It occurs to me that underappreciated ’60s folksinger Dave Van Ronk is someone who could have relished Frank’s posthumous recognition, but then he, too, died before witnessing his own cinematic redemption, as the model for the title character in the Coen brothers’ 2013 film Inside Llewen Davis.

One o’ dese days, an’ it won’t be long,
Call my name an’ I’ll be gone.
Fare thee well, O Honey, fare thee well.


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Arizona Phony

October 5, 2018

Senator Jeff Flake:

I am sorely disappointed by today’s news that you will vote to confirm Judge Brett Kavanaugh to the Supreme Court, proving that your request for a further FBI investigation was merely a show, winning you some national attention while playing the American people for stooges. In the end you concluded the White House-constrained FBI investigation was “thorough,” when it is public knowledge now that significant leads were not followed and key witnesses not interviewed. It was a sham. So you are a liar as well as a showman.

Your brief and misleading turn as a putative hero in this crisis of partisanship threatening our democracy will be replaced permanently in chronicles of American history with the plain truth that you are, on the contrary, a profile in cowardice. You will indeed be famous—or, more accurately, infamous. I’m trying to imagine what that would feel like.

You had nothing to lose by voting your conscience on Kavanaugh, but that assumes that you have a conscience.


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Removing Ben Fountain from the DMA Recalls the 1950s in Dallas


ONE OF THE MOST jarring pieces of cultural news in Dallas this fall concerns something that is not going to happen. Ben Fountain, the distinguished local author of Billy Lynn’s Long Halftime Walk, will not be speaking at the Dallas Museum of Art about his newest book, Beautiful Country Burn Again as expected. According to published accounts, he’s been disinvited by the museum’s new director, Augustin Arteaga, because Beautiful Country Burn Again, a collection of essays about the 2016 presidential election written for U.K.’s Guardian newspaper, is presumed to be “divisive,” in Arteaga’s words, as quoted in D Magazine’s online blog that broke the story.

The book is not out yet, but its subtitle, Democracy, Rebellion and Revolution, plus the publisher’s synopsis were apparently all Arteaga needed to yank Fountain from an “Arts & Letters Live” appearance that coordinator Carolyn Bess had been planning with him. (Fountain has appeared at the DMA’s speakers series before.) “Ben Fountain argues that the United States may be facing a third existential crisis,” reads the advance advertising from Harper Collins, “one that will require a ‘burning’ of the old order as America attempts to remake itself.”

“The museum is all about inclusivity,” Arteaga said, by way of explaining his decision. Inclusivity that does not include Ben Fountain.

Is this a big deal? Let’s see. Ben Fountain is Dallas’ pre-eminent writer of the moment. His 2012 novel Billy Lynn’s Long Halftime Walk, an unmistakable literary achievement that got under the surface of Dallas, the Iraq War, Hollywood and the NFL all at the same time, was a finalist for the National Book Award and a bestseller made into a feature film by Ang Lee. If Arteaga, who came to the DMA two years ago from the Museo Nacional de Arte in Mexico City, is unaware of this, you’d think someone could tell him. Keeping Fountain out of the museum is likely to bring charges of censorship and timidity at the DMA, not to mention pissing a lot of people off.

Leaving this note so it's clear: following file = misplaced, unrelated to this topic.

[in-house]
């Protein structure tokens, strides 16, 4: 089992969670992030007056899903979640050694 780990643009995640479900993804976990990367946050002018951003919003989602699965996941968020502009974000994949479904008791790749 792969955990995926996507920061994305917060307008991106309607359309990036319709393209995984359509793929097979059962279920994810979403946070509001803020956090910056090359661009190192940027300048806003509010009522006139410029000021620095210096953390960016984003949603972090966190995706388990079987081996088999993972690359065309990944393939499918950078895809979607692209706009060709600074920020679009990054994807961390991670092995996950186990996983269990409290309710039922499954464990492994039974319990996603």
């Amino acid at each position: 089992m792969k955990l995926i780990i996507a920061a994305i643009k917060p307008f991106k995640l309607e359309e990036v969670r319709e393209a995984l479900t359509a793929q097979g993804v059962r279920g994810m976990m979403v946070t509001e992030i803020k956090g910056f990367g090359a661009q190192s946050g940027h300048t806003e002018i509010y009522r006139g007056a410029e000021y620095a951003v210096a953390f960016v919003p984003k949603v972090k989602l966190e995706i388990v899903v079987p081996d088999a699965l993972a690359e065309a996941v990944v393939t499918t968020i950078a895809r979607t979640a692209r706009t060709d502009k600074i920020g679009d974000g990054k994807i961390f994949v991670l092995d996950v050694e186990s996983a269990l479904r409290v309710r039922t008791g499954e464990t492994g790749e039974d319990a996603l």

MAYBE ARTEAGA (or someone who sets his salary) is afraid that Fountain’s unblinking views of America in the age of Donald Trump are going to piss off museum patrons and donors. Politics. Hard to escape these days. The museum has been in political controversies before, memorably in the McCarthy era of the 1950s when it was assailed by local citizens groups (one funded by oil baron H.L. Hunt) demanding that no works of art created by suspected communists be allowed on the walls – including Diego Rivera, George Grosz and Ben Shahn. Such was the fear in the air.

This is not quite the same – and Ben Fountain is a writer, not a painter – but removing or blocking him from the DMA’s popular Arts & Letters Live series raises the same issue of pre-emptive censorship at the museum, a public institution.

Unacknowledged by Arteaga in his spin-doctored rationale is that Dallas and the nation are already divided – as sharply and emotionally along partisan lines as anyone can remember – and that is likely a part of what Fountain explores in his reporting on the 2016 election. We expect our artists, visual and literary, to reckon with conflict and crisis in our midst, don’t we? Or would we prefer they look away and avoid it altogether?

Back in 1955 the museum’s critics and guardians of the public’s virtue worried that modern art was subversive and politically dangerous. Taking a cue from a Republican congressman’s assertions that art museums were agents of communist aggression, a group called the Dallas County Patriotic Council pressured the Park Board to cut off funding for the museum for “giving aid and comfort and prestige to [our] enemies.”

I remember some of this as a kid whose father was then the business manager of the museum, but the whole saga is chronicled in Francine Carraro’s 1994 biography of former director Jerry Bywaters for the University of Texas Press. It’s worth revisiting to remember how Bywaters and the museum stood up to that pressure. Bywaters rebuffed the Council’s demands to remove paintings by Rivera and others, and his board, headed by Stanley Marcus, backed him up with a statement that said, in effect, the citizens of Dallas were intelligent enough to view the offending paintings and make up their own minds.